Our bodies need blood clots as this prevents the blood from uncontrolled flowing after a cut or injury; but when blood clots form when they’re not needed, they become potentially life-threatening, so this article discusses risk factors.
KAMPALA | LIFESTYLE UGANDA (https://lifestyleuganda.com/) — Creating blood clots after a cut or injury is necessary for our bodies as this prevents blood from flowing uncontrollably, however, if they develop when they are not necessary, they can become dangerous, so we’ll discuss the risk factors in this article.
If a clot breaks loose, it can travel to an organ, which can cause a heart attack, stroke, or venous thromboembolism, which are the top three cardiovascular killers.
Deep vein thrombosis (DVT) is the occurrence of a blood clot (thrombus) inside one or more deep veins of the body. It can cause leg pain or swelling but can also occur without symptoms.
Every year, more people succumb to thrombosis, the formation of a blood clot in blood vessels, than those who die from AIDS, breast cancer, and car accidents combined.
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As this alarming fact indicates, we should ensure that we are all aware of the risk factors that contribute to blood clots, especially since thrombosis is both preventable and treatable if you are aware of the symptoms and seek medical care immediately when needed.
Thrombosis Day Steering Committee member, Dr Henry Ddungu, shares his insight into the eight factors that may help determine if you’re at risk for developing blood clots, and how to prevent them.
You’re at risk for blood clots if you have these 8 things
#1. Growing older
Even though anyone can develop a blood clot at any age, thrombosis risks rise as a person ages.
A higher risk of blood clots occurs in people over the age of 60, probably due to the fact that you’re more likely to develop other health conditions that increase your chances of getting one.
People of all ages, backgrounds, and gender can be affected by thrombosis, but the risks for men and women can differ.
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The thrombosis risk in men is higher than that of women, but women have additional risks because of pregnancy, hormonal birth control, or hormone therapy after menopause.
Therefore, considering these factors is crucial when choosing your family planning strategy, conception procedure, or treatment for menopausal symptoms.
#3. Recovering from Surgery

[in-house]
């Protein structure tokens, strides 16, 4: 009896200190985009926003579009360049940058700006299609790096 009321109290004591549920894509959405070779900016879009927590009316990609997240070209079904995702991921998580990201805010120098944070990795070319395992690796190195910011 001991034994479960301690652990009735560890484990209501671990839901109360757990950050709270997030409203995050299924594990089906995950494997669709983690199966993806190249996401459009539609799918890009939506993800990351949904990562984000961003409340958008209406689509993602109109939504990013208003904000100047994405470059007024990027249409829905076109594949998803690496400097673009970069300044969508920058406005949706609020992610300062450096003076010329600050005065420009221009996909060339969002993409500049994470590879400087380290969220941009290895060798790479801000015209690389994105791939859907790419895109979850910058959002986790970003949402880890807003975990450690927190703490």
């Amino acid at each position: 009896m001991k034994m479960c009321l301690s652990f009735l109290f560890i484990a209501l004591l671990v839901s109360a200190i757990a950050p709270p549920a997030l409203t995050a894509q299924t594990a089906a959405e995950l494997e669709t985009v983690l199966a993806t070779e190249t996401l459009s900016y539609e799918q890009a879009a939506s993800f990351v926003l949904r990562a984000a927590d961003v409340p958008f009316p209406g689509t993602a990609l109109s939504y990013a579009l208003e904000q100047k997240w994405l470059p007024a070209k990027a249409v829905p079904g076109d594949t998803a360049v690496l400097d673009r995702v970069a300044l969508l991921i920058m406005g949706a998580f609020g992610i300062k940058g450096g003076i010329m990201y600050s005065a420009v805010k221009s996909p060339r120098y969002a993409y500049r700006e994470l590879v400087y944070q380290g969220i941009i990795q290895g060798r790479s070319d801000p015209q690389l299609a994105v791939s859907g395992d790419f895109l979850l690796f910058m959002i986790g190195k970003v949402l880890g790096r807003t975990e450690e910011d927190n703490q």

Having been hospitalized is a major risk factor for the development of venous thromboembolism (VTE). Up to 60% of all VTE cases occur during or within 90 days of hospitalization.
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Patients who have experienced blood vessel trauma due to surgery are at even higher risk for developing venous thromboembolism. Orthopaedic, cardiothoracic, major general surgery and neurosurgery are some of the procedures that put patients at risk.
#4. The smoking habit
There is a life-threatening risk of blood clots as smoking damages the blood vessel lining, which may result in platelets sticking together at the damaged lining to form clots.
It is possible to experience blood coagulation issues even after significant passive smoke exposure.
Even a moderate amount of passive smoke can affect blood coagulation.
#5. Cancer patients
A patient with cancer is at increased risk for VTE, which is caused by specific cancer-related factors, including the type of cancer, type of cancer treatment, and the type of surgery and hospitalization.
Compared to the general population, cancer patients are four times more likely to experience blood clots.
Patients with cancer who have blood clotting may experience severe consequences, such as a higher risk of recurrent thrombosis, increased risk of bleeding while on anticoagulants, and shorter survival times.
#6. Blood Clots in the Family
If you have a family member who has experienced a dangerous blood clot, you are more likely to develop them, since inherited blood clot causes are linked to genetics.
The risk of developing thrombosis prior to 45 years of age is higher for people with a family history of life-threatening blood clots. However, this is not common.
#7. Overweight or obese
Having excess weight can increase the risk of DVT as it puts greater pressure on the lower half of the body and the veins. If you are obese or overweight, this won’t guarantee you’ll get thrombosis, but it may increase the likelihood.
Furthermore, obesity can also cause chronic inflammation, which can be a major factor in thrombosis.
Blood flow is restricted when your legs are kept still for extended periods of time, and this can lead to a blood clot.
Even sitting for long periods of time at work can result in a DVT which can be painful when it results from bed rest, hospital recovery, or casts on legs.
It is also possible for a piece of the clot to break off and cause a pulmonary embolism, a potentially fatal condition.